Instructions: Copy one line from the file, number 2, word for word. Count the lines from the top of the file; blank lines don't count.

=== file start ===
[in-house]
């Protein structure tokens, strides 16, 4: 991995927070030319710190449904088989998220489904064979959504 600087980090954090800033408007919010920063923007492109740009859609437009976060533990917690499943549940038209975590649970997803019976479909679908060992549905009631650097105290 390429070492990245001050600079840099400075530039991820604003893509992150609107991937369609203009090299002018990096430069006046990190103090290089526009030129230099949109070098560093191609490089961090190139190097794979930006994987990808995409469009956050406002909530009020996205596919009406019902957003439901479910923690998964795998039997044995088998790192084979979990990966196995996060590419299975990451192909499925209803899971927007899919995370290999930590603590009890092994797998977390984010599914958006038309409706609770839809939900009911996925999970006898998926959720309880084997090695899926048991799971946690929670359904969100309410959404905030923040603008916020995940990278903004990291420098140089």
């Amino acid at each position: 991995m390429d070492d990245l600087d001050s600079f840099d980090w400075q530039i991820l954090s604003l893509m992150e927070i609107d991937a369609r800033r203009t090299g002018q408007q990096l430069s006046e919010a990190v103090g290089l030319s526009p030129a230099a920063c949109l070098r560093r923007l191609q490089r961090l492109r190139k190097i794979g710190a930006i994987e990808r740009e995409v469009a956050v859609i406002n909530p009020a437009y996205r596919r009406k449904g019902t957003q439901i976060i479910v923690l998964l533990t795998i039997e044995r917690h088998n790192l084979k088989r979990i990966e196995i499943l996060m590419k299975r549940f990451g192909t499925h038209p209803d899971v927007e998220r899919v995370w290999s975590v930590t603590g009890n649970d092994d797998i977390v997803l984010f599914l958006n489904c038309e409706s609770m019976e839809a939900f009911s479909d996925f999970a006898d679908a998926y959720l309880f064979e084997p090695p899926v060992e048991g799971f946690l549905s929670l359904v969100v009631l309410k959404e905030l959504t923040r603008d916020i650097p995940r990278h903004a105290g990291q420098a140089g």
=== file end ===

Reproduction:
């Protein structure tokens, strides 16, 4: 991995927070030319710190449904088989998220489904064979959504 600087980090954090800033408007919010920063923007492109740009859609437009976060533990917690499943549940038209975590649970997803019976479909679908060992549905009631650097105290 390429070492990245001050600079840099400075530039991820604003893509992150609107991937369609203009090299002018990096430069006046990190103090290089526009030129230099949109070098560093191609490089961090190139190097794979930006994987990808995409469009956050406002909530009020996205596919009406019902957003439901479910923690998964795998039997044995088998790192084979979990990966196995996060590419299975990451192909499925209803899971927007899919995370290999930590603590009890092994797998977390984010599914958006038309409706609770839809939900009911996925999970006898998926959720309880084997090695899926048991799971946690929670359904969100309410959404905030923040603008916020995940990278903004990291420098140089």